On Friday Justice Ahmed Ramat Mohammed of the federal high court, Abuja has turned down the request by a politician, Ned Nwoko for N2 billion compensation for his detention for three days by the Economic and Financial Crimes Commission (EFCC).
“The functions and mandate of the first respondent (EFCC) are clearly spelled out in sections six and seven of the EFCC Act.
“The said Act did not in any way donates to the first respondent the power to investigate the judgment of any court of law, not to talk of a competent court of law, such as the High Court and the Court of Appeal.
“Such powers are vested in the court established by the Constitution and donated to them by Section 6(6) of the 1999 Constitution.
“It is consequently the finding of this court that the first respondent has no vires to investigate the judgment in suit number: FHC/ABJ/CS/130/2013 between Linas International Limited and 238 others versus the Federal Government and three others, and indeed, any matter connected thereto.”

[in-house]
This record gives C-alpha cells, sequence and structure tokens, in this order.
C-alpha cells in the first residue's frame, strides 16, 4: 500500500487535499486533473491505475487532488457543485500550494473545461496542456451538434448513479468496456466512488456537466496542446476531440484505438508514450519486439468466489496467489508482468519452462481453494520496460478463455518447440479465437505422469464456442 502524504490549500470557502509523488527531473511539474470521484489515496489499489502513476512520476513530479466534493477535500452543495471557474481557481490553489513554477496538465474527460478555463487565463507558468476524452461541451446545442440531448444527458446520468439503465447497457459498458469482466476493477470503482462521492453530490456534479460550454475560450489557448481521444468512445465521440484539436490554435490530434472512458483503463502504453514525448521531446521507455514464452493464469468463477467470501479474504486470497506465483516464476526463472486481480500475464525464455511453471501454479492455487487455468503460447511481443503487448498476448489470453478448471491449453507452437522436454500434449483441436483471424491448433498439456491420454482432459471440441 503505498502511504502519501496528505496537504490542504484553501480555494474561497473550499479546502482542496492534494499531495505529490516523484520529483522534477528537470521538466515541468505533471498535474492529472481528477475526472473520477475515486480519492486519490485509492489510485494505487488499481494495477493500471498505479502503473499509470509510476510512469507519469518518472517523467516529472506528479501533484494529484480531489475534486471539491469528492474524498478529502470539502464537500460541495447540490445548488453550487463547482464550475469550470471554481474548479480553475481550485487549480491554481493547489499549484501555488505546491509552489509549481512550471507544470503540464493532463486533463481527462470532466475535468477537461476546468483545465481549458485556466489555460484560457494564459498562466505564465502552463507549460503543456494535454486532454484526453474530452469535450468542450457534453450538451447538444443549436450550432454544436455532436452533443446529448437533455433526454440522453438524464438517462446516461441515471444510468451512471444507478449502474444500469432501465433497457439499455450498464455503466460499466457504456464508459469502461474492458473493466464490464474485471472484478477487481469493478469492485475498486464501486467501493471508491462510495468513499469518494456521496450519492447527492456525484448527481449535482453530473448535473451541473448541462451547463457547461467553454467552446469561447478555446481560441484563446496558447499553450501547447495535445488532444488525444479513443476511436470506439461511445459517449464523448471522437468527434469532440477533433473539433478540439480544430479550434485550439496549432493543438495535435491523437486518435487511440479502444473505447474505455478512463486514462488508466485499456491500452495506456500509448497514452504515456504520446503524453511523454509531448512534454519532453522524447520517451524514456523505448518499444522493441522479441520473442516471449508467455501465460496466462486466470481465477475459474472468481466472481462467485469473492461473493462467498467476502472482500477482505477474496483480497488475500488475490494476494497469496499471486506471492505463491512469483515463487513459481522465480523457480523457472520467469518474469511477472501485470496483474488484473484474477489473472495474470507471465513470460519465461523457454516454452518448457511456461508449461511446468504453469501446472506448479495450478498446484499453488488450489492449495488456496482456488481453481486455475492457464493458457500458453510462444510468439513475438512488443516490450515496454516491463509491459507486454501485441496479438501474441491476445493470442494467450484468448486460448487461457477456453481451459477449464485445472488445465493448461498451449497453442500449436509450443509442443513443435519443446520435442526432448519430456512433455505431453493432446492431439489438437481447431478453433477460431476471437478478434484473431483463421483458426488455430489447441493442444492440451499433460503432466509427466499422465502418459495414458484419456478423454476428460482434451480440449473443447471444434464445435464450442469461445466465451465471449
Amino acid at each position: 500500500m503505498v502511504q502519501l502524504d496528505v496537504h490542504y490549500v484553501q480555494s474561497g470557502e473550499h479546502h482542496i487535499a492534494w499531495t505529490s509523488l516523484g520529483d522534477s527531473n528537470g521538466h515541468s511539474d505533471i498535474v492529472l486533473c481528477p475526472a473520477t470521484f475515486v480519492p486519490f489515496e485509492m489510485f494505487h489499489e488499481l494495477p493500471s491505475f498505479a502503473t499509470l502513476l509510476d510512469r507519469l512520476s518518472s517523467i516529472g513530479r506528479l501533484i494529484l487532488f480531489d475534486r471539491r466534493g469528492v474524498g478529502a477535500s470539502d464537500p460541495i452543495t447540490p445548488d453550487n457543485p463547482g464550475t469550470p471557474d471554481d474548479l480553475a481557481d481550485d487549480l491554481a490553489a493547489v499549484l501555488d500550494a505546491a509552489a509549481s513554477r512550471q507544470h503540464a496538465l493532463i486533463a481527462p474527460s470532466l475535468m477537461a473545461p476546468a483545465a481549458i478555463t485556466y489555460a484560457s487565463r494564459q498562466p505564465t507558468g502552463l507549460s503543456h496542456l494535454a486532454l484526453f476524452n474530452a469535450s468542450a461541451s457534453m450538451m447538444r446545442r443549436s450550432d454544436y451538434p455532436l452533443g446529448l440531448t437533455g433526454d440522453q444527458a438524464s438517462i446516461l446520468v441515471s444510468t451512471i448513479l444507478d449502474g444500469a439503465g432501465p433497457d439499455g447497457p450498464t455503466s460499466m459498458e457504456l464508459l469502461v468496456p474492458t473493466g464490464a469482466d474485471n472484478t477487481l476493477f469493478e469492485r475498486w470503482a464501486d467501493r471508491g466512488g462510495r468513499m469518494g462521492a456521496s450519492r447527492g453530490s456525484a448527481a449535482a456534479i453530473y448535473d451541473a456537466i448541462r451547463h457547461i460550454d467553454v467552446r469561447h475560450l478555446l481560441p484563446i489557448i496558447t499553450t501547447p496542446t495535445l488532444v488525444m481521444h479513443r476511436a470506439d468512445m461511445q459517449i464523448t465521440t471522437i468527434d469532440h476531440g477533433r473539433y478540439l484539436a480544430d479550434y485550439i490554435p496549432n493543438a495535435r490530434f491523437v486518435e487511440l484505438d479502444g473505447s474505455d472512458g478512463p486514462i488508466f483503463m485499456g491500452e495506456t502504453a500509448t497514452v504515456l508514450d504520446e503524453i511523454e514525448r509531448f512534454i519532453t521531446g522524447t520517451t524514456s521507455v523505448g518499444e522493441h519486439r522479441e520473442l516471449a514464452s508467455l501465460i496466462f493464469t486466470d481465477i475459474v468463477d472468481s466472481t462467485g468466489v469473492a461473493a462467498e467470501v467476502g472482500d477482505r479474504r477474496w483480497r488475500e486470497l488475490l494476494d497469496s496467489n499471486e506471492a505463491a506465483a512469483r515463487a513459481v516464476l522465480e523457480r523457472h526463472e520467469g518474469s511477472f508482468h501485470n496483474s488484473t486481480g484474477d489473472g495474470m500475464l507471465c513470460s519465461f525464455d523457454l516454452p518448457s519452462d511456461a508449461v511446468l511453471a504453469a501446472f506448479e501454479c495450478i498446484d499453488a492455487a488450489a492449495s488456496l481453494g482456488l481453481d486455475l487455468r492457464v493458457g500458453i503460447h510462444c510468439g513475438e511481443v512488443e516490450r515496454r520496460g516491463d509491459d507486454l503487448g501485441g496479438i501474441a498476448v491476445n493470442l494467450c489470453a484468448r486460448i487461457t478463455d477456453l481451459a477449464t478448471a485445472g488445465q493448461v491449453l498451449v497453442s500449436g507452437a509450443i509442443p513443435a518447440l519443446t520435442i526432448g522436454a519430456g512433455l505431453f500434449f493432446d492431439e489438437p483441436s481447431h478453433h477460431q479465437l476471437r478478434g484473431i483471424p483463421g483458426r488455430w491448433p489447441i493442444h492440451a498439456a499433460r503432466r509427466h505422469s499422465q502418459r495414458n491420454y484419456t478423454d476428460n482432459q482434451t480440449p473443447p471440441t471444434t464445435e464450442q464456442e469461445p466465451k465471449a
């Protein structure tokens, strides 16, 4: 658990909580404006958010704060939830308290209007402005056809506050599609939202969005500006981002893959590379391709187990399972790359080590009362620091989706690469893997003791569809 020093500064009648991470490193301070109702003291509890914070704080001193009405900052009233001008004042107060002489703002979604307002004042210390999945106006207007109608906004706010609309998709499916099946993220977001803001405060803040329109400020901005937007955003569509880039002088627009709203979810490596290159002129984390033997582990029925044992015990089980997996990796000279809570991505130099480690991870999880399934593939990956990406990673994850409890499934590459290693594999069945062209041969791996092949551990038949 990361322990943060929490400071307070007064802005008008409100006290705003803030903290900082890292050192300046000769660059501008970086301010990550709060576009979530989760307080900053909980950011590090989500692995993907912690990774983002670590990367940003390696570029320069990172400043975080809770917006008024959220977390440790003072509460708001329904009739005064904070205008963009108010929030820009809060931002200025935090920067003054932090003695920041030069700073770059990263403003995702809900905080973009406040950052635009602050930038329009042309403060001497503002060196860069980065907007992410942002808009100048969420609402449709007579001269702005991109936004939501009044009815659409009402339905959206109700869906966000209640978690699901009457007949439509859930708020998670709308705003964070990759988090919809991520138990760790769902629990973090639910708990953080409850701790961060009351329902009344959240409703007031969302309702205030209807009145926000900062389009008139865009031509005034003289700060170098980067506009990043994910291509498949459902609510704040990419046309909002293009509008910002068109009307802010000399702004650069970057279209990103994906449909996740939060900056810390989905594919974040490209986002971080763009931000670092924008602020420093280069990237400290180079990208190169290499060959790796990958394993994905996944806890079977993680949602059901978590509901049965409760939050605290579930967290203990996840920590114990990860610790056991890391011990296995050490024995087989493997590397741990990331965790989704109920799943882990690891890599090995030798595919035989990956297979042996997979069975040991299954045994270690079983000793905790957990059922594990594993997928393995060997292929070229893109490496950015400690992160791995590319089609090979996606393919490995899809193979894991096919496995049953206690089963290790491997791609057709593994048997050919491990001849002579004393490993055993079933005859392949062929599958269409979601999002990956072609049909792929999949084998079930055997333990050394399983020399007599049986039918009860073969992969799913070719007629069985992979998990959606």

The judge further found that having issued investigative reports, clearing the applicant of any wrongdoing, it was wrong for the EFCC to turn around and claim to be investigating him based on a supposed petition.
He said it was clear from the evidence before the court that the EFCC unlawfully detained Nwoko between July 11 and 13, 2016 in violation of his right to freedom of movement among others.
Justice Mohammed granted eight out of the nine reliefs sought by Nwoko and refused the ninth relief, which sought N2b compensation from EFCC for the unlawful detention.
The judge added that EFCC’s letter of invitation extended to the applicant, dated 27 November 2020, constituted a violation of his rights to personal liberty and therefore illegal, null and void.
He proceeded to grant eight out of the nine reliefs sought by the applicant and refused the ninth relief, which sought N2b damages against the respondents (the EFCC and the Attorney General of the Federation).